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I keep a PC running 24x7 as it handles several light (processor-wise and disk-wise) tasks and acts as a jumping point into my network from outside. I'd like to keep it as energy efficient as possible.

I've always wondered about the "Turn off harddrive after XX mins inactivity" type settings. I can imagine on Win 3.1 that this might work well for unattended PCs, but I figured that in more modern OSes there are so many background tasks running and likely touching the disk periodically that this setting is pretty ineffective.

However, I'm more concerned/interested in knowing whether it is dangerous. I can imagine that spinning down the harddrive every 20 mins just to have it get spun right back up again (and maybe worse, spun up while it is spinning down) might be bad for the drive. I've definitely seen some TCO figures from way back about lab machines used only during the day but cheaper to leave them running since the drive failures are increased with spin up/down (and they seem to occur during power on).

Any tips?

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...but I figured that in more modern OSes there are so many background tasks running and likely touching the disk periodically that this setting is pretty ineffective.

Yes, in general, you would expect the occasions that the drive containing your system partition can switched off using this method to be very rare (unless you set the timer to be very short).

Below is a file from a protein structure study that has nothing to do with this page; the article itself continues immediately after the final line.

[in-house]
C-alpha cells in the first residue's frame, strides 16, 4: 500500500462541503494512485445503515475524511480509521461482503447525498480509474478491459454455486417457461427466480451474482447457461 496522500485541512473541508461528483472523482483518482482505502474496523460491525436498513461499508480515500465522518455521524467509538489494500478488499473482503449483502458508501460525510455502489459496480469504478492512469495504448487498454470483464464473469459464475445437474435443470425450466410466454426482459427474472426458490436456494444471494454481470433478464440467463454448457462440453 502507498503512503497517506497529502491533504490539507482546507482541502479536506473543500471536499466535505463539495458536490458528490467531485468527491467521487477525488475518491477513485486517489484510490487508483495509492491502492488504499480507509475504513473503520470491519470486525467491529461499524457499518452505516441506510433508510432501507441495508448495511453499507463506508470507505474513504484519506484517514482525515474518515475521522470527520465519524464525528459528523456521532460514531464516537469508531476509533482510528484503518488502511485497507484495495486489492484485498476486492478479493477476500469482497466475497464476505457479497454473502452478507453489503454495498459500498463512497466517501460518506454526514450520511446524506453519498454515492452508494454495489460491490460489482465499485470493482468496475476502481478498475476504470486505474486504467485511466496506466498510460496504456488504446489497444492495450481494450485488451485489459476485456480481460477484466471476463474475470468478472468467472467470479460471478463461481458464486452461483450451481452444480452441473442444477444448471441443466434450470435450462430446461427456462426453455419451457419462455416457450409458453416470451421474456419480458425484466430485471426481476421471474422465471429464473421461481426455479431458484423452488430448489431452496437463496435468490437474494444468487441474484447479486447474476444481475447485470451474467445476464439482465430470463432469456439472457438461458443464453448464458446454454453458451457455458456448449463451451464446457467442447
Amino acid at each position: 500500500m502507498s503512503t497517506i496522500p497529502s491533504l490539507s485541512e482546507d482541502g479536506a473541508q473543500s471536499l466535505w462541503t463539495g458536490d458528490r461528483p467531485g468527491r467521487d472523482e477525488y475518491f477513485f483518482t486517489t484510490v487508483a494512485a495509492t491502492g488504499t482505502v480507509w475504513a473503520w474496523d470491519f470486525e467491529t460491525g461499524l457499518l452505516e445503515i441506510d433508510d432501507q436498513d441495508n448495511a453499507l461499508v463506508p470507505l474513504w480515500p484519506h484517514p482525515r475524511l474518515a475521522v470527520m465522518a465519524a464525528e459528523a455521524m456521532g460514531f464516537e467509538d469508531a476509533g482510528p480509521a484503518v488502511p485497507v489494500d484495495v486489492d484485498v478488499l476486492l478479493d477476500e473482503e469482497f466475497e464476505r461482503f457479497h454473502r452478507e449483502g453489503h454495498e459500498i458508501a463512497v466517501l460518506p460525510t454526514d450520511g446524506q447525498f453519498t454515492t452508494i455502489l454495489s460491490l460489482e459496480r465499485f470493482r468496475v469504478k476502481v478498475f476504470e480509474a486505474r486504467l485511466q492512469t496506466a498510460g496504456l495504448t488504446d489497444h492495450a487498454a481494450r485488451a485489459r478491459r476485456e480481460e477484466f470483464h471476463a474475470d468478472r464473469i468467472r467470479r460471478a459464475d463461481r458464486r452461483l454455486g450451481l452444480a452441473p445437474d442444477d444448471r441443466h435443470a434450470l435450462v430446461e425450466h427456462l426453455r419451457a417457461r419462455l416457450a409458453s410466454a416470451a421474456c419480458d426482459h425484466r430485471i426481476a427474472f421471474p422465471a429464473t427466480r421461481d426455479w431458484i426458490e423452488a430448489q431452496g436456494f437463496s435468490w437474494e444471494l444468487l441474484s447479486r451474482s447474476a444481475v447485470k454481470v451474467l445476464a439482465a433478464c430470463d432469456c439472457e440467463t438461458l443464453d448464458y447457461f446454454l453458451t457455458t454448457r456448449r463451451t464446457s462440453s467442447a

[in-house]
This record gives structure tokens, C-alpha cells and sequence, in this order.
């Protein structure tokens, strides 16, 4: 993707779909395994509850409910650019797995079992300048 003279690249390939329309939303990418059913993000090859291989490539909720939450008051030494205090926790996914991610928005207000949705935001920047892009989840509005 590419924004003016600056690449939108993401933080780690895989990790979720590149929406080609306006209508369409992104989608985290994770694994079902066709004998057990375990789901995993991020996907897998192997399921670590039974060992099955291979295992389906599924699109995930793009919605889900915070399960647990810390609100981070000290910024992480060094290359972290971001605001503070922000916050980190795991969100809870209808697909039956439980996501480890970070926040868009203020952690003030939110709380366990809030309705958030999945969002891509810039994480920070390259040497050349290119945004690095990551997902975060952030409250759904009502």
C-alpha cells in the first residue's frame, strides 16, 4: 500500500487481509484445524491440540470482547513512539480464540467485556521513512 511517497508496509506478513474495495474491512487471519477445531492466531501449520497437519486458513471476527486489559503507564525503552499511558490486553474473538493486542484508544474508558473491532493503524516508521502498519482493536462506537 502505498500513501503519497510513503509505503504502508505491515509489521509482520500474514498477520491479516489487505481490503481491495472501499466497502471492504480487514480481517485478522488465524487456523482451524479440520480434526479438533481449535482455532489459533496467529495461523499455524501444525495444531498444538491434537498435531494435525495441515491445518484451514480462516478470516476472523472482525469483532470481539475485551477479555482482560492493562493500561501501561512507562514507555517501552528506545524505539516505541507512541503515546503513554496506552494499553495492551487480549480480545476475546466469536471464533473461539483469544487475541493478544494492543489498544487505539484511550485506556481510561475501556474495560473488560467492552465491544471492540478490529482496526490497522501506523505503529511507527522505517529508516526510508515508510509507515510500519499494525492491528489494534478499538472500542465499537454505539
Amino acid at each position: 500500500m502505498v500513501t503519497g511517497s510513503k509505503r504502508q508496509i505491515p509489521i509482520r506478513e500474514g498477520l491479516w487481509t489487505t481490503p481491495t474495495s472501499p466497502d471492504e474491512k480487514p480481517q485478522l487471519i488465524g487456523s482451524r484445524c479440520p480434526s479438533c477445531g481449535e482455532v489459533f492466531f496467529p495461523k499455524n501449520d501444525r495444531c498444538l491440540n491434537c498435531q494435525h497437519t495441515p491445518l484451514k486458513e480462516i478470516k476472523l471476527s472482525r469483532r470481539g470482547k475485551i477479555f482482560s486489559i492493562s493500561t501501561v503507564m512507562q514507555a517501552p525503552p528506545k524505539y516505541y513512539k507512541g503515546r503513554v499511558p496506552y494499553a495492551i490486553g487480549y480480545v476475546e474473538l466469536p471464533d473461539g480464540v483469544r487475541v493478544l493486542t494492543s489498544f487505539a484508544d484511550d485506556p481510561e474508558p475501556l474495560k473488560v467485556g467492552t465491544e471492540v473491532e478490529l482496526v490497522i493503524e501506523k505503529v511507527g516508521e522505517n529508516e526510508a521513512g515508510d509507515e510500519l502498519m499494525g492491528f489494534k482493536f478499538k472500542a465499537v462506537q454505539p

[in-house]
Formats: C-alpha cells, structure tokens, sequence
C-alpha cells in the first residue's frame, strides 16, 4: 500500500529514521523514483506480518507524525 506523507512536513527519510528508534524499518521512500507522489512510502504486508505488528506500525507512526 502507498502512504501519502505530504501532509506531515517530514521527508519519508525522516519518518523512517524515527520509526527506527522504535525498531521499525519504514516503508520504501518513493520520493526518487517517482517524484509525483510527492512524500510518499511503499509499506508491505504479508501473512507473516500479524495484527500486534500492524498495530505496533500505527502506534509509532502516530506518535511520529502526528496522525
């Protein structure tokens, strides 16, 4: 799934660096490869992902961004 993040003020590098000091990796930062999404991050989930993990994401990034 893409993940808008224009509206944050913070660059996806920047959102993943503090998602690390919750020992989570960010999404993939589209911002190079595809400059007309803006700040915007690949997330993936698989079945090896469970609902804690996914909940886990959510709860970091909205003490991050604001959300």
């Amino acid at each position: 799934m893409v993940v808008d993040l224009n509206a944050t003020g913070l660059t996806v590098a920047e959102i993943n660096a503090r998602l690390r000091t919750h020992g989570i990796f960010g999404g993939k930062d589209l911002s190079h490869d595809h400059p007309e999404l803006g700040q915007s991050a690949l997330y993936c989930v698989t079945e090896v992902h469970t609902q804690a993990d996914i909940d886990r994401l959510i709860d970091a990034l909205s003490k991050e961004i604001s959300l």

However, for those of use with multiple drives (some of which are only used only for data storage and therefore used "rarely") this is potentially useful.

I can imagine that spinning down the harddrive every 20 mins just to have it get spun right back up again (and maybe worse, spun up while it is spinning down) might be bad for the drive.

If your machine is regularly going to be complete idle for 20mins, park the drives and then suddenly get busy a few moments later... well, that's either one hell of a big reoccuring coincidence or a scheduling problem.

Spinning down and up will wear the drive, but to be fair so will it's spinning - just at different rates. Realistically, I wouldn't expect having this on or off to make any measurable difference for a home user in terms of drive health.

As for being spun up while being spun down; any non-ancient hard drive will handle this gracefully itself (remember that the drive controls the spindle, not the OS).


To answer your headline question - "effective or dangerous?" - I would say that in general it is neither. However, it can be effective under the right circumstances, but very rarely dangerous.

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+1: For a home user or even SMB, this is a non-issue. Plus I have a hard time believing that none of the engineers out there didn't take this into account considering windows has had this setting for almost a decade. –  surfasb Oct 27 '11 at 3:29
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